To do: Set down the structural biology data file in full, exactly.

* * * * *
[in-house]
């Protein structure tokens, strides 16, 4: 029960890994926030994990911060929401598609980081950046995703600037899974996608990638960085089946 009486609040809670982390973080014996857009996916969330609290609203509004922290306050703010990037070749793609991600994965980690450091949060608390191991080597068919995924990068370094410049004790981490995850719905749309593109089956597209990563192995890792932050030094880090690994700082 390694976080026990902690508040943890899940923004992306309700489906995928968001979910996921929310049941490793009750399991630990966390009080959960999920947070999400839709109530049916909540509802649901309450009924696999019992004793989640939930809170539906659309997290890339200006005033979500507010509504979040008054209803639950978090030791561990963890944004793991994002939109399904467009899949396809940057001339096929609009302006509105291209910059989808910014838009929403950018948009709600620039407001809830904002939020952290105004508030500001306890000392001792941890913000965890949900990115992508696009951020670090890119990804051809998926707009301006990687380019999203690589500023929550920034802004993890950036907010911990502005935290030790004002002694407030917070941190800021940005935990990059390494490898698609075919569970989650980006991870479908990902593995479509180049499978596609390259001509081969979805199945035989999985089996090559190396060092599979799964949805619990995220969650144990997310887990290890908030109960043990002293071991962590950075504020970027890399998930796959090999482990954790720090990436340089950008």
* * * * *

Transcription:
[in-house]
């Protein structure tokens, strides 16, 4: 029960890994926030994990911060929401598609980081950046995703600037899974996608990638960085089946 009486609040809670982390973080014996857009996916969330609290609203509004922290306050703010990037070749793609991600994965980690450091949060608390191991080597068919995924990068370094410049004790981490995850719905749309593109089956597209990563192995890792932050030094880090690994700082 390694976080026990902690508040943890899940923004992306309700489906995928968001979910996921929310049941490793009750399991630990966390009080959960999920947070999400839709109530049916909540509802649901309450009924696999019992004793989640939930809170539906659309997290890339200006005033979500507010509504979040008054209803639950978090030791561990963890944004793991994002939109399904467009899949396809940057001339096929609009302006509105291209910059989808910014838009929403950018948009709600620039407001809830904002939020952290105004508030500001306890000392001792941890913000965890949900990115992508696009951020670090890119990804051809998926707009301006990687380019999203690589500023929550920034802004993890950036907010911990502005935290030790004002002694407030917070941190800021940005935990990059390494490898698609075919569970989650980006991870479908990902593995479509180049499978596609390259001509081969979805199945035989999985089996090559190396060092599979799964949805619990995220969650144990997310887990290890908030109960043990002293071991962590950075504020970027890399998930796959090999482990954790720090990436340089950008």